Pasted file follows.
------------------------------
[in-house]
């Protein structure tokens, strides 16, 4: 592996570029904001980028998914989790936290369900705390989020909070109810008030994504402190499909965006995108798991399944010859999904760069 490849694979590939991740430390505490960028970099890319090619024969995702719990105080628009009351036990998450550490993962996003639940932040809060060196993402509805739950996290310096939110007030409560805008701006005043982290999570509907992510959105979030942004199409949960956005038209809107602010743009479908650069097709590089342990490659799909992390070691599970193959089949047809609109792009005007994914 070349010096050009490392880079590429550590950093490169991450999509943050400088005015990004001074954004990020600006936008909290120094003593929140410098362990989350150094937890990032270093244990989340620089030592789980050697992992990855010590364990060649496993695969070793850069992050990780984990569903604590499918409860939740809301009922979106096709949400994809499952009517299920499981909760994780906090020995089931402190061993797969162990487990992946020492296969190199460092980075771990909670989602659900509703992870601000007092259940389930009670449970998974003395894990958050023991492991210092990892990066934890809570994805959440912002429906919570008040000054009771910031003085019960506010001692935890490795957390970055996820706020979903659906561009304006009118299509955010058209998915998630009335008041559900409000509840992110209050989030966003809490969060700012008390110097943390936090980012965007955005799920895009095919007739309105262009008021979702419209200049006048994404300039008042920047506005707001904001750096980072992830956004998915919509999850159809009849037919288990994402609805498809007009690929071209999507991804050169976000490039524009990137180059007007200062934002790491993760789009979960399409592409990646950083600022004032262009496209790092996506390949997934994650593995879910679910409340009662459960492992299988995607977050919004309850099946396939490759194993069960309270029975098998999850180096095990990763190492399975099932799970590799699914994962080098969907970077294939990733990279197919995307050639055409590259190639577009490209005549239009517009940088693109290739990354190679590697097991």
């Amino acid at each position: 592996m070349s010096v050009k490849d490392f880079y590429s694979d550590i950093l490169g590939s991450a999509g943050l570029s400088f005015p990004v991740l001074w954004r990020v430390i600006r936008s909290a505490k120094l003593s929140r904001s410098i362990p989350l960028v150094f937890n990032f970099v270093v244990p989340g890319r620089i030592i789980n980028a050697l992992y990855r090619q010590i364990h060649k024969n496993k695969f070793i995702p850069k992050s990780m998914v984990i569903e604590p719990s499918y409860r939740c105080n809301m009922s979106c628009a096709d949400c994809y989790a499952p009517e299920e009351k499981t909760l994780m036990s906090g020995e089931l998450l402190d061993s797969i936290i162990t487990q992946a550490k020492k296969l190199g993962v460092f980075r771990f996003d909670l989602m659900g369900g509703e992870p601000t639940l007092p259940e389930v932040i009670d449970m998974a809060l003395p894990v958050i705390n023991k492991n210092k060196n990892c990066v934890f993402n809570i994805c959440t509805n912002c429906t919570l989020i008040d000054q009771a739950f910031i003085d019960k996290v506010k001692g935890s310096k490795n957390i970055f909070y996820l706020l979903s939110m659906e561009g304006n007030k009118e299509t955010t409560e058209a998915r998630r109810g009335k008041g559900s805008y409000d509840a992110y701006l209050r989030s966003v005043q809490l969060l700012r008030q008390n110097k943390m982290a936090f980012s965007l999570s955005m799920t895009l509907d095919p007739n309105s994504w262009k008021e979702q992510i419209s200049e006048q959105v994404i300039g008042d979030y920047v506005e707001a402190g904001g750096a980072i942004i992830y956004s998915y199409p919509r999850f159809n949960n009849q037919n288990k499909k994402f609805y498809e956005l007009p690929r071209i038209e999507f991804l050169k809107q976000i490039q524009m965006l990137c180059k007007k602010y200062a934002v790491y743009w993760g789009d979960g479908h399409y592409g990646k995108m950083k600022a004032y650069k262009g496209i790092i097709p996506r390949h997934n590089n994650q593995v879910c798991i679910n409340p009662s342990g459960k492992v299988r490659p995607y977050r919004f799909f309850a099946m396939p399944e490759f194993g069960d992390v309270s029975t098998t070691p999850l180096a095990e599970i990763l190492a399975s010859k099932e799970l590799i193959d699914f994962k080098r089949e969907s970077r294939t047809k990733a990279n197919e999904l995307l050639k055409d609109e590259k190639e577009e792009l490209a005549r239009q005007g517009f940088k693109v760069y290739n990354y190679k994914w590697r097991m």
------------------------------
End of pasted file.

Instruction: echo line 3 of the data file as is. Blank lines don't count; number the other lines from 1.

């Amino acid at each position: 592996m070349s010096v050009k490849d490392f880079y590429s694979d550590i950093l490169g590939s991450a999509g943050l570029s400088f005015p990004v991740l001074w954004r990020v430390i600006r936008s909290a505490k120094l003593s929140r904001s410098i362990p989350l960028v150094f937890n990032f970099v270093v244990p989340g890319r620089i030592i789980n980028a050697l992992y990855r090619q010590i364990h060649k024969n496993k695969f070793i995702p850069k992050s990780m998914v984990i569903e604590p719990s499918y409860r939740c105080n809301m009922s979106c628009a096709d949400c994809y989790a499952p009517e299920e009351k499981t909760l994780m036990s906090g020995e089931l998450l402190d061993s797969i936290i162990t487990q992946a550490k020492k296969l190199g993962v460092f980075r771990f996003d909670l989602m659900g369900g509703e992870p601000t639940l007092p259940e389930v932040i009670d449970m998974a809060l003395p894990v958050i705390n023991k492991n210092k060196n990892c990066v934890f993402n809570i994805c959440t509805n912002c429906t919570l989020i008040d000054q009771a739950f910031i003085d019960k996290v506010k001692g935890s310096k490795n957390i970055f909070y996820l706020l979903s939110m659906e561009g304006n007030k009118e299509t955010t409560e058209a998915r998630r109810g009335k008041g559900s805008y409000d509840a992110y701006l209050r989030s966003v005043q809490l969060l700012r008030q008390n110097k943390m982290a936090f980012s965007l999570s955005m799920t895009l509907d095919p007739n309105s994504w262009k008021e979702q992510i419209s200049e006048q959105v994404i300039g008042d979030y920047v506005e707001a402190g904001g750096a980072i942004i992830y956004s998915y199409p919509r999850f159809n949960n009849q037919n288990k499909k994402f609805y498809e956005l007009p690929r071209i038209e999507f991804l050169k809107q976000i490039q524009m965006l990137c180059k007007k602010y200062a934002v790491y743009w993760g789009d979960g479908h399409y592409g990646k995108m950083k600022a004032y650069k262009g496209i790092i097709p996506r390949h997934n590089n994650q593995v879910c798991i679910n409340p009662s342990g459960k492992v299988r490659p995607y977050r919004f799909f309850a099946m396939p399944e490759f194993g069960d992390v309270s029975t098998t070691p999850l180096a095990e599970i990763l190492a399975s010859k099932e799970l590799i193959d699914f994962k080098r089949e969907s970077r294939t047809k990733a990279n197919e999904l995307l050639k055409d609109e590259k190639e577009e792009l490209a005549r239009q005007g517009f940088k693109v760069y290739n990354y190679k994914w590697r097991m």